Pledge Of Better Carer Support

{mosimage} The Scottish Executive’s response to the Care 21 report, The Future of Unpaid Care in Scotland, has been set out in the form of a 10-year vision that has four immediate priority areas for action.

The priorities are:
– Young carers: a strategic approach to ensure that young carers’ needs are addressed within the supporting children agenda
– Carers’ breaks: focused work to deliver improved access, flexibility and quality to these critical services for carers
– Carers’ health: a commitment to safeguard the health of carers
– Carer training: action to improve carer training locally through NHS Carer Information Strategies. Also to develop a national training framework to help carers develop knowledge and skills to manage their role and minimise the impact of caring on their health.

Deputy Health and Community Care Minister Lewis Macdonald said:
“Scotland has an ageing population, with people living longer and receiving more care at home. As a result, the importance of unpaid care is likely to grow and we are committed to working with carers as partners in providing care. Against this background, the Care 21 report was commissioned to assess the needs of carers so we could ensure services and funding support them effectively over the next 10 years.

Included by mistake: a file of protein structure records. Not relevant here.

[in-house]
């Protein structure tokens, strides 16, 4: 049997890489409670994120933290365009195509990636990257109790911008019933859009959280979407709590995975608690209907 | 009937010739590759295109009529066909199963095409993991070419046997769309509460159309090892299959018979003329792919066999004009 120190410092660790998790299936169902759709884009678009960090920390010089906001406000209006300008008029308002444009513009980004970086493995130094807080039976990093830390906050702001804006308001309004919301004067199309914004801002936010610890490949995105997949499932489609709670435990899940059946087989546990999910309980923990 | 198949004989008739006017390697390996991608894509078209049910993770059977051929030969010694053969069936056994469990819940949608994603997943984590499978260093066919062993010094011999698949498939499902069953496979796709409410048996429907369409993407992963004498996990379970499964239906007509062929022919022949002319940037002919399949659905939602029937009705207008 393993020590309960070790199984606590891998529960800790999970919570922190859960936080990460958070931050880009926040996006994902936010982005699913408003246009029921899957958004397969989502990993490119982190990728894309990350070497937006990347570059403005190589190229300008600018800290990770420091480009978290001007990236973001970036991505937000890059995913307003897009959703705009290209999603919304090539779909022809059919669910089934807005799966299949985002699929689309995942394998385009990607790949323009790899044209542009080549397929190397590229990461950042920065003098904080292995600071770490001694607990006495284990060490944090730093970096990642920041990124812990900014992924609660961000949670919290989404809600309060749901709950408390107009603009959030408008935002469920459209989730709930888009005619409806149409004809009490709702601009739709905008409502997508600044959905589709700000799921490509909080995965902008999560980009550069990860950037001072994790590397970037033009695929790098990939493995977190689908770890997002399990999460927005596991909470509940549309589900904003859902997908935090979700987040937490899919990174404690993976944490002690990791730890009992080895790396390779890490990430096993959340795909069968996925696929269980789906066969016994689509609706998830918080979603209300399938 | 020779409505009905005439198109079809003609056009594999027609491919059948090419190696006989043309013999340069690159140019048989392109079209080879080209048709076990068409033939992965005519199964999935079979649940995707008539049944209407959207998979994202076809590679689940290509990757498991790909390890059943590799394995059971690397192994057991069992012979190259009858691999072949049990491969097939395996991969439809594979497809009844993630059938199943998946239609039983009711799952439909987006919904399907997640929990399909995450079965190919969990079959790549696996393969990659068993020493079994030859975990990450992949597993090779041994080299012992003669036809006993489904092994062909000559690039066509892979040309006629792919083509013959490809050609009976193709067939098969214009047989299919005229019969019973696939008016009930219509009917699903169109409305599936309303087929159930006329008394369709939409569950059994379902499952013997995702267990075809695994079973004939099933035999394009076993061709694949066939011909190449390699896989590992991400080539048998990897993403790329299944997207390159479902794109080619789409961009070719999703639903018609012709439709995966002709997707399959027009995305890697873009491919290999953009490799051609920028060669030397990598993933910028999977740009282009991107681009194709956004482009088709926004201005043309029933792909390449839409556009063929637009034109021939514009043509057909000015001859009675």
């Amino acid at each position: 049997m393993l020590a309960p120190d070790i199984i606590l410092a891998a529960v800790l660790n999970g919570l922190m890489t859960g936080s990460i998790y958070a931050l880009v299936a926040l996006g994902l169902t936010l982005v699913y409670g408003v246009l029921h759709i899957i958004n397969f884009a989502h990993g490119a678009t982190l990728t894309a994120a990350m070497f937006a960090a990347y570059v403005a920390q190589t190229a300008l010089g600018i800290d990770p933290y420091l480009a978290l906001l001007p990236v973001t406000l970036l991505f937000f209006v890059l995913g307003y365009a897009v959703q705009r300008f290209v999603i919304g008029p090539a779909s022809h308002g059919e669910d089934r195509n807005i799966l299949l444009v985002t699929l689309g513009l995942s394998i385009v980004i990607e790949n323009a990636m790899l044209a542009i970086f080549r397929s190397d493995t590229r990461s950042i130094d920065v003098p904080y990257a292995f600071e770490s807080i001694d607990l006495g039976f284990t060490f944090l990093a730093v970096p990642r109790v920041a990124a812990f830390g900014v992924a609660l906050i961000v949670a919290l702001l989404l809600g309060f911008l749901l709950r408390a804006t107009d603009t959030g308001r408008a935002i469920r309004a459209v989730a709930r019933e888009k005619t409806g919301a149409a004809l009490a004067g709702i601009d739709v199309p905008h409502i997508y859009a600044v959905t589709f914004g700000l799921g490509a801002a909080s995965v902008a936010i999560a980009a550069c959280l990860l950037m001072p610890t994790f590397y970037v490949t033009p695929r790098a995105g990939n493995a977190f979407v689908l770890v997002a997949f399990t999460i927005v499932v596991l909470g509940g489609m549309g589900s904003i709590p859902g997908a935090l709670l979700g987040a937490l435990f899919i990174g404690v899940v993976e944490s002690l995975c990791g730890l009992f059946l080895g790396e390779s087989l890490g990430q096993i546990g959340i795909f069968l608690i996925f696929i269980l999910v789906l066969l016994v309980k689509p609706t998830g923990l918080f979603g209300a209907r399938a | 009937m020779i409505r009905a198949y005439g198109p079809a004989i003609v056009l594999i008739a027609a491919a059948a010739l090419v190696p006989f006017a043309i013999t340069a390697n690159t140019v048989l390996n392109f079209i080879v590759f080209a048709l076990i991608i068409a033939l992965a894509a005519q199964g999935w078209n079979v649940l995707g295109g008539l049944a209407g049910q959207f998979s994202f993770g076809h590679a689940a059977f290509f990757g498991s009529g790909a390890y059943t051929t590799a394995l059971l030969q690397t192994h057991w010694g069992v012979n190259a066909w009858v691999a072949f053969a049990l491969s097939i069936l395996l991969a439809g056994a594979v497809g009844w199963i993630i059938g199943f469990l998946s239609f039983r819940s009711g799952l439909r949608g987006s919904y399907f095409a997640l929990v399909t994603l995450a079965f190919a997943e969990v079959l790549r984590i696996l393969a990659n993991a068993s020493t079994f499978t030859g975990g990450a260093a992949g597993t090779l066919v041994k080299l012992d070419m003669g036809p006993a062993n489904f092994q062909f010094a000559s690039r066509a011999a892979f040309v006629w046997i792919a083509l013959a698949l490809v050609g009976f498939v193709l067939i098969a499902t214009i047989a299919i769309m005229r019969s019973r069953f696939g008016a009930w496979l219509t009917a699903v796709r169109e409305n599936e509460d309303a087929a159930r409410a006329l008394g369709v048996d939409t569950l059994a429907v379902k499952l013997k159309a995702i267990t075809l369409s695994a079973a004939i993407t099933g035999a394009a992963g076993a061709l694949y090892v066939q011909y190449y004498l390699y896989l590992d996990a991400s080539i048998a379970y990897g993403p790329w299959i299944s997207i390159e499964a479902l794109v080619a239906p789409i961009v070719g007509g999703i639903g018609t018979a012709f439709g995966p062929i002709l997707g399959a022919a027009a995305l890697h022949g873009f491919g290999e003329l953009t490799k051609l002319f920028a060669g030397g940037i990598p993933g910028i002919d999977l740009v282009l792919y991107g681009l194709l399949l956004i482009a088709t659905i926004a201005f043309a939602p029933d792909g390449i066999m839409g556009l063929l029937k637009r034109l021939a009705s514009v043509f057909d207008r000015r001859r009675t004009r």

“Carers have been central in the creation of the Care 21 report, their views are valued and have shaped our response to the recommendations. We have highlighted four immediate areas that we will take action on now – young carers, carer breaks, carer training and carer’s health. We will develop measures, through the creation of a task group, to improve the support and advice offered to young carers. This will help to ensure that the estimated 115,000 young carers in Scotland are protected from inappropriate caring responsibilities.

“The vital and demanding work of carers cannot be underestimated and it is only right they are able to take breaks. A task group will work on respite provision to help improve choice and access to breaks for carers. Carers have a right to information and support as early as possible to benefit their well-being and protect their health. To enable this, we are providing guidance today to NHS Boards on the creation of Carer Information Strategies to ensure they identify carers and provide them with information, support and training where appropriate. Training for carers is critical in helping them to develop skills in their role and to minimise the impact of caring on their own health. Carer training forms an important part of these Strategies.”

Elaine McGonigle from the Princess Royal Trust for Carers, speaking on behalf of national carer organisations, said:
“We welcome the Ministerial response to ‘The Future of Unpaid Care in Scotland’ and its recognition of the immense and unique contribution of carers to society. We particularly welcome and endorse the Executive’s commitment to a 10-year agenda to improve the lives of carers across Scotland. The report, informed and shaped by carers for carers, sets out a challenging vision and long-term agenda for action for government, the statutory and voluntary sectors.

“To ensure that these aspirations become reality and deliver real change for carers, national carer organisations are committed to working with the Executive and other partners in the statutory and voluntary sectors to take forward this next critical phase of implementation. It is our sincere hope that effective partnership working across all sectors can make a positive and lasting impact on the lives of Scotland’s 660,000 carers.”